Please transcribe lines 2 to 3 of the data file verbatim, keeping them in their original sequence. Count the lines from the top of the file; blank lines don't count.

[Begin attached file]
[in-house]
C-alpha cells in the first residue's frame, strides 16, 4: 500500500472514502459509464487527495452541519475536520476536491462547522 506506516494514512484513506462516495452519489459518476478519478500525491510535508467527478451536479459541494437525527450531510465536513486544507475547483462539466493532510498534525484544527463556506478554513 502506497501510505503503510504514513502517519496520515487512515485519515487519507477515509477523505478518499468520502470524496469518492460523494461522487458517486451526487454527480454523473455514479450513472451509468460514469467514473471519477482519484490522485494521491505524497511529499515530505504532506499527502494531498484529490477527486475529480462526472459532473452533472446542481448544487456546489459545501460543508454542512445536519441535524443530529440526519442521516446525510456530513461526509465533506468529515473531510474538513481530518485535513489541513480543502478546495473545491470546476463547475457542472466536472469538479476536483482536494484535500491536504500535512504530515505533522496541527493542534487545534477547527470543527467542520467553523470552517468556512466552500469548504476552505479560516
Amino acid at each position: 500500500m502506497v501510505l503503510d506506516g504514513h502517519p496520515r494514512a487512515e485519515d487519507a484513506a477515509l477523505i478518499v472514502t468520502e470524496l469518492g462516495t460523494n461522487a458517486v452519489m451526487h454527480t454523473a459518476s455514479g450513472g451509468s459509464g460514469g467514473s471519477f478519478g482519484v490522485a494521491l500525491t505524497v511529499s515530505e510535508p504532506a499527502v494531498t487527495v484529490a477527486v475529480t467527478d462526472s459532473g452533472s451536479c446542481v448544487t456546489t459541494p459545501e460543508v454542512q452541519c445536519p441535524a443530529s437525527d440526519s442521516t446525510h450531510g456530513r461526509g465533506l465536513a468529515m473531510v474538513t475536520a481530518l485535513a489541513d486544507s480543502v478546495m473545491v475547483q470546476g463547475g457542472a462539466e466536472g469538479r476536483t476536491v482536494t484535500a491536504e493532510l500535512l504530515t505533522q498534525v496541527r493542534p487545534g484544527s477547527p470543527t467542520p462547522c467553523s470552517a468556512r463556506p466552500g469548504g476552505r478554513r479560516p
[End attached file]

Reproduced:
C-alpha cells in the first residue's frame, strides 16, 4: 500500500472514502459509464487527495452541519475536520476536491462547522 506506516494514512484513506462516495452519489459518476478519478500525491510535508467527478451536479459541494437525527450531510465536513486544507475547483462539466493532510498534525484544527463556506478554513 502506497501510505503503510504514513502517519496520515487512515485519515487519507477515509477523505478518499468520502470524496469518492460523494461522487458517486451526487454527480454523473455514479450513472451509468460514469467514473471519477482519484490522485494521491505524497511529499515530505504532506499527502494531498484529490477527486475529480462526472459532473452533472446542481448544487456546489459545501460543508454542512445536519441535524443530529440526519442521516446525510456530513461526509465533506468529515473531510474538513481530518485535513489541513480543502478546495473545491470546476463547475457542472466536472469538479476536483482536494484535500491536504500535512504530515505533522496541527493542534487545534477547527470543527467542520467553523470552517468556512466552500469548504476552505479560516
Amino acid at each position: 500500500m502506497v501510505l503503510d506506516g504514513h502517519p496520515r494514512a487512515e485519515d487519507a484513506a477515509l477523505i478518499v472514502t468520502e470524496l469518492g462516495t460523494n461522487a458517486v452519489m451526487h454527480t454523473a459518476s455514479g450513472g451509468s459509464g460514469g467514473s471519477f478519478g482519484v490522485a494521491l500525491t505524497v511529499s515530505e510535508p504532506a499527502v494531498t487527495v484529490a477527486v475529480t467527478d462526472s459532473g452533472s451536479c446542481v448544487t456546489t459541494p459545501e460543508v454542512q452541519c445536519p441535524a443530529s437525527d440526519s442521516t446525510h450531510g456530513r461526509g465533506l465536513a468529515m473531510v474538513t475536520a481530518l485535513a489541513d486544507s480543502v478546495m473545491v475547483q470546476g463547475g457542472a462539466e466536472g469538479r476536483t476536491v482536494t484535500a491536504e493532510l500535512l504530515t505533522q498534525v496541527r493542534p487545534g484544527s477547527p470543527t467542520p462547522c467553523s470552517a468556512r463556506p466552500g469548504g476552505r478554513r479560516p